Essay on Mr.Woodhouse and Miss Bates in Jane Austen's Emma
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The Characters of Mr.Woodhouse and Miss Bates in Emma
The immediate impression one gets of Miss Bates is that of a loquacious old biddy, one of Emma's more annoying personalities. But Miss Bates offers a refreshing contrast to the other characters in the novel, many of whom harbor hidden agendas and thinly veiled animosities toward perceived rivals. If "every major character in Emma [is] a snob", we might consider Miss Bates the anti-snob. Her very artlessness serves as a foil for those in the novel whom present contrived images of themselves or whom look down their noses at others. When she compliments others' concern and generosity, as she is constantly found doing, there can be no doubt that her sentiments are genuine, if…show more content… Never having learned to think before she speaks, Miss Bates is quite defenseless to Emma's verbal parry on Box Hill. Had anyone else been the target of Emma's wit, we would not be so stricken by the magnitude of Emma's thoughtlessness. It is Emma's shame that really marks the end of her career as a supercilious little snoot. She has been forced, through Knightley's admonition, to see Miss Bates not as a caricature but a real human being, one as capable of pain as Emma herself. (Austen means this as a revelation for her readers, too -- too bad Sir Walter Scott didn't pick up on it.)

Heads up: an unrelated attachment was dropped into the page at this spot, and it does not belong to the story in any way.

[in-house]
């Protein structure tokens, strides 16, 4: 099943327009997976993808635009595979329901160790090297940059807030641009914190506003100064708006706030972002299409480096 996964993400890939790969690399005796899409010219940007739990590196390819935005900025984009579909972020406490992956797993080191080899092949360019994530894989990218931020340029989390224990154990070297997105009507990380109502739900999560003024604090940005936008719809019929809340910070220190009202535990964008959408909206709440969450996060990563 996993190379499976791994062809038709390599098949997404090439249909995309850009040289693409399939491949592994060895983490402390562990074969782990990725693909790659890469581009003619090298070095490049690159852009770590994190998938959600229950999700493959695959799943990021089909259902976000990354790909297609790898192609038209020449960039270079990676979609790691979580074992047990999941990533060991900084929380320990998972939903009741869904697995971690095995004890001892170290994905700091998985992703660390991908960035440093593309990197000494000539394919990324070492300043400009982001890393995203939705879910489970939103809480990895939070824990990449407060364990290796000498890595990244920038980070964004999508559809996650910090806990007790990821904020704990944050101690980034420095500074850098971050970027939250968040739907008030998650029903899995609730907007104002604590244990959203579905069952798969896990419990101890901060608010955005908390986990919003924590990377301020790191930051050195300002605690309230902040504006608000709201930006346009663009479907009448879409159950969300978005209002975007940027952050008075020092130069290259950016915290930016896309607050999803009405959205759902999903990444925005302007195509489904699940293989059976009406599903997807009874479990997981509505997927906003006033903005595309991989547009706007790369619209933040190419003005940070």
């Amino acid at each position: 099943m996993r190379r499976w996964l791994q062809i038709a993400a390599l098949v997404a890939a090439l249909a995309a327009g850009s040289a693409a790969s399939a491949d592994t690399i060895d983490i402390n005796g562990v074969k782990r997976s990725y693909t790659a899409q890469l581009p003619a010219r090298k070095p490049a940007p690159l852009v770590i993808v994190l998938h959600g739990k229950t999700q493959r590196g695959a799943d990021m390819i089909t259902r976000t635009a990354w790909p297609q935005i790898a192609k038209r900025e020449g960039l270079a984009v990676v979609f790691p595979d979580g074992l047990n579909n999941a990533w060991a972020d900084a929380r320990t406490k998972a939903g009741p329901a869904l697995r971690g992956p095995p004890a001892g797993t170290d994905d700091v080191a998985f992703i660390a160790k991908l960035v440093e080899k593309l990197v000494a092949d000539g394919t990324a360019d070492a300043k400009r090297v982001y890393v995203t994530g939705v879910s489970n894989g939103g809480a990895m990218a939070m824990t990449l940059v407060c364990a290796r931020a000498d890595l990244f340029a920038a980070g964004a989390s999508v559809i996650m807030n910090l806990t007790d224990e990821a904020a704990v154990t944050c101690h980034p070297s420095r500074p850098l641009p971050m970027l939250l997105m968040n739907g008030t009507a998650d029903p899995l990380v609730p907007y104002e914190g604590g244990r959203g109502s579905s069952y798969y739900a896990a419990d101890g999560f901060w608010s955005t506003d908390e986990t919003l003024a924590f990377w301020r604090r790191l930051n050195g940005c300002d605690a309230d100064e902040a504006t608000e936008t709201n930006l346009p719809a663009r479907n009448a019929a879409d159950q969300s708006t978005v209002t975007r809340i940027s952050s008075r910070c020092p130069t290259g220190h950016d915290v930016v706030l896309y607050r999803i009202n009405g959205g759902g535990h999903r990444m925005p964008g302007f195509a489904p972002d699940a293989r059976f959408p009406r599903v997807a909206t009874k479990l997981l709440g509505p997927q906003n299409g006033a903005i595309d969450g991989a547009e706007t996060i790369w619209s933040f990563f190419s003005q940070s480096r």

Other characters' reactions to Miss Bates are telling, as well. Frank Churchill's rather flippant characterization of her as "the talking aunt" prefigures his future weaseliness. Having established Miss Bates' forthright nature, Austen mischievously places Jane Fairfax under the same roof. Jane's need for secrecy must make it a torment to share society with one as garrulous as Miss Bates.
The Bateses don't really seem to occupy any definite rung on Highbury's social ladder. At the top, of course, are Donwell and Hartfield; Randalls next; but the Bates household, nameless as it is, inhabits a nebulous middling position. There is no one Miss Bates is pitted against or allied with. She serves as a sort of social glue, filling any awkward gaps in conversation in her inimitable fashion. As she showers praise